daily sugar intake

We all know that our processed daily sugar intake is a problem, but what about sugars from fruit and other natural sources of the sweet stuff? Are we to kick those natural foods to the curb too? Figuring out which sugars to avoid, where that sugar is lurking and which sugars should be embraced can be completely exhausting. We’re demystifying three common misconceptions about sugar with acclaimed cardiologist Dr. Michael Miller, author of Heal Your Heart. Explore these insights and store some mental facts to help make reducing our daily sugar intake a little less complicated…

Our love affair with sugar is undeniable, as each of us is likely to consume at least 150 pounds of added sugar this year alone! Compare that to the 1800s when the average daily sugar intake only added up to 2 pounds per year. Just within the past 30 to 40 years, our sugar consumption has increased by more than 25 pounds per year, which helps explain why rates of obesity and diabetes have skyrocketed.

The American Heart Association has been so concerned about this alarming trend that they recently recommended that women should consume no more than 6 teaspoons of added sugar, or about 100 calories a day, and men consume no more than 9 teaspoons of added sugar, or 150 calories a day.

Most added sugars come from soft drinks, processed foods and condiments (especially ketchup), but reducing our daily sugar intake isn’t as easy as simply eliminating those foods. There are several misconceptions about added sugars for which my patients commonly request clarification. Here are the top three…

Misconception one: All Sugars Are Created Equal.

Many think a teaspoon of added sugar is the same as sugar from natural sources, such as that found in lemons. The answer is yes in terms of the number of calories, but the sugar sources (and what each type offers our bodies) are different. In contrast to the heart healthy vitamins, minerals and potent antioxidants found in lemons – such as hesperetin and liminoids – added sugars are totally empty calories with no nutritional value. In other words, the only thing that added sugars truly add is an increase to our waistline that an adversely affect heart health over time.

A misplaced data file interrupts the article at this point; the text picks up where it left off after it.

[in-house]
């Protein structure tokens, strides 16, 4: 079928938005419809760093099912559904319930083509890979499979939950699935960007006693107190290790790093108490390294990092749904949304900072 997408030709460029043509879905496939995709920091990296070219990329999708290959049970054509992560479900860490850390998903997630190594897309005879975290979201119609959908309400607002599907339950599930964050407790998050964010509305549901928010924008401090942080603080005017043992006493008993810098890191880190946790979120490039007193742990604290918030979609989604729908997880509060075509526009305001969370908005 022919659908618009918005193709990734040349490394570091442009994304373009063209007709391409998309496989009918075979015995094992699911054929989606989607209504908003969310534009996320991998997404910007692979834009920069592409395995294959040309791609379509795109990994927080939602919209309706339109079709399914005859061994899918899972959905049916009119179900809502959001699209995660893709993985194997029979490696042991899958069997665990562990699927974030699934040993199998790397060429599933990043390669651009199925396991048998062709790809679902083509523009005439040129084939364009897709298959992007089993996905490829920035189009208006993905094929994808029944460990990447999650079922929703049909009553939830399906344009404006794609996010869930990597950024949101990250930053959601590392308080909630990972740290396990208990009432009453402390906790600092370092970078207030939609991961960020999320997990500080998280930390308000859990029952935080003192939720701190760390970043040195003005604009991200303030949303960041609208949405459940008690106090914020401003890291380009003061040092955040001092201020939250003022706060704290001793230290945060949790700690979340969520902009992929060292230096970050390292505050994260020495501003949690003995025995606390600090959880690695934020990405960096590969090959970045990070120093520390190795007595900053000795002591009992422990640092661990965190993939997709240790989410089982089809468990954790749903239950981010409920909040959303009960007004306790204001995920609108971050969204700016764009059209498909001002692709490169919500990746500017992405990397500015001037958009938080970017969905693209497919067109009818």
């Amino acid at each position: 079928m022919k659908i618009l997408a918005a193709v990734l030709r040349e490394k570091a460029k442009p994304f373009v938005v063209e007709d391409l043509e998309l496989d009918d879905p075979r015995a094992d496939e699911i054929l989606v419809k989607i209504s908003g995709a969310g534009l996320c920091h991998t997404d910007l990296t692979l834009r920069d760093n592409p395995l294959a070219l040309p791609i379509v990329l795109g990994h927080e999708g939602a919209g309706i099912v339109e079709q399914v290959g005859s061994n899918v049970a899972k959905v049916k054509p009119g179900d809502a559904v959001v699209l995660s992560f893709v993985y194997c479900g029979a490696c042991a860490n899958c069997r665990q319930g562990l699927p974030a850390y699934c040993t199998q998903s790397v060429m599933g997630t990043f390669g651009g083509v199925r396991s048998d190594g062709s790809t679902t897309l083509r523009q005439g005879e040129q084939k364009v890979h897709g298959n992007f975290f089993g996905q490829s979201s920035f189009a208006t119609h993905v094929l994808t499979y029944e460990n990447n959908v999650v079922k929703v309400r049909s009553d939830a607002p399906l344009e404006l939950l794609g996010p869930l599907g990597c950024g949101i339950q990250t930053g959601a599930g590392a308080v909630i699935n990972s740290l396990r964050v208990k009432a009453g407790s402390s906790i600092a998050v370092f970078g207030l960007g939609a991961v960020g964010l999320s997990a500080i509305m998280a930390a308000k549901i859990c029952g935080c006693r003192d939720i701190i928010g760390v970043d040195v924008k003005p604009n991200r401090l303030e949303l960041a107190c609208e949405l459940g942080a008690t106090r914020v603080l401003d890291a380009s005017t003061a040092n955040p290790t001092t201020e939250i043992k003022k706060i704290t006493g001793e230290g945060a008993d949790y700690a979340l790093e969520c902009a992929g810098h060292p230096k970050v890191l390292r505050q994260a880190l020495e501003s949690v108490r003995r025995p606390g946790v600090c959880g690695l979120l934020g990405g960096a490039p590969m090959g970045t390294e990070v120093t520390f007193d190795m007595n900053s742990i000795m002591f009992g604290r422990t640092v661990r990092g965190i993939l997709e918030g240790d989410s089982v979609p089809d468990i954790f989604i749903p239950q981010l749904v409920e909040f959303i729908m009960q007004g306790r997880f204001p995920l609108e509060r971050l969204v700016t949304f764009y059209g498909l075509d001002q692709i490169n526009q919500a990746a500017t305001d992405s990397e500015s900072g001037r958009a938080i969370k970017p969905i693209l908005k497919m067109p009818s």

Many natural juices do not contain any added sugars. As a result, potential health benefits include favorable effects on risk factors for heart disease such as blood pressure, cholesterol and overall vascular health.

I recommend that my patients aim for products that contain 5 grams or less of “added sugar” per serving. As current labeling practices don’t allow consumers to differentiate between natural and added sugars, we’re looking forward to new breakthrough labeling measures that will help all of us to choose better products with the right kinds of heart healthy sugars in them.

Misconception Two: Food Labels Are Transparent.

It’s fair to assume that food labels reliably tell us the amount of added sugar in a product. The truth is, today’s food labels fall short of that objective by only stating the total number of sugar calories. The good news, however, is that food labels are all set to change by July 2018, when companies will be required to provide not only the total sugar content, but also the quantity and percent of the recommended daily amount of added sugars per serving. This is important because the American Heart Association recommends that no more than 10% of daily calories come from added sugar. These new labels will allow for better monitoring our daily sugar intake.

Misconception Three: Fructose is the Enemy.

People often assume that all sugars are equal with respect to heart health. Fructose is a natural sugar found in agave, honey, pears, dates and other fruits. Consuming natural fructose containing foods has no adverse effect on health because the total amount of fructose is relatively modest (less than 50 grams) – unless of course you are binging on a dozen or more pears each day and coat all of your foods with honey or agave.

The problem occurs when the amount of high fructose corn syrup exceeds 100 grams daily, which is the equivalent of 4 12-ounce cans of cola. In my practice, this is not an unusual occurrence. Unfortunately, very high amounts of fructose cannot be effectively processed resulting in high levels of cholesterol and triglycerides in blood, a fatty liver and eventual heart disease. As it turns out, fructose in high quantities may be more harmful to the heart than table sugar (sucrose) or milk sugar (lactose).

The Chalkboard Mag and its materials are not intended to treat, diagnose, cure or prevent any disease. 
All material on The Chalkboard Mag is provided for educational purposes only. Always seek the advice of your physician or another qualified healthcare provider for any questions you have regarding a medical condition, and before undertaking any diet, exercise or other health related program. 

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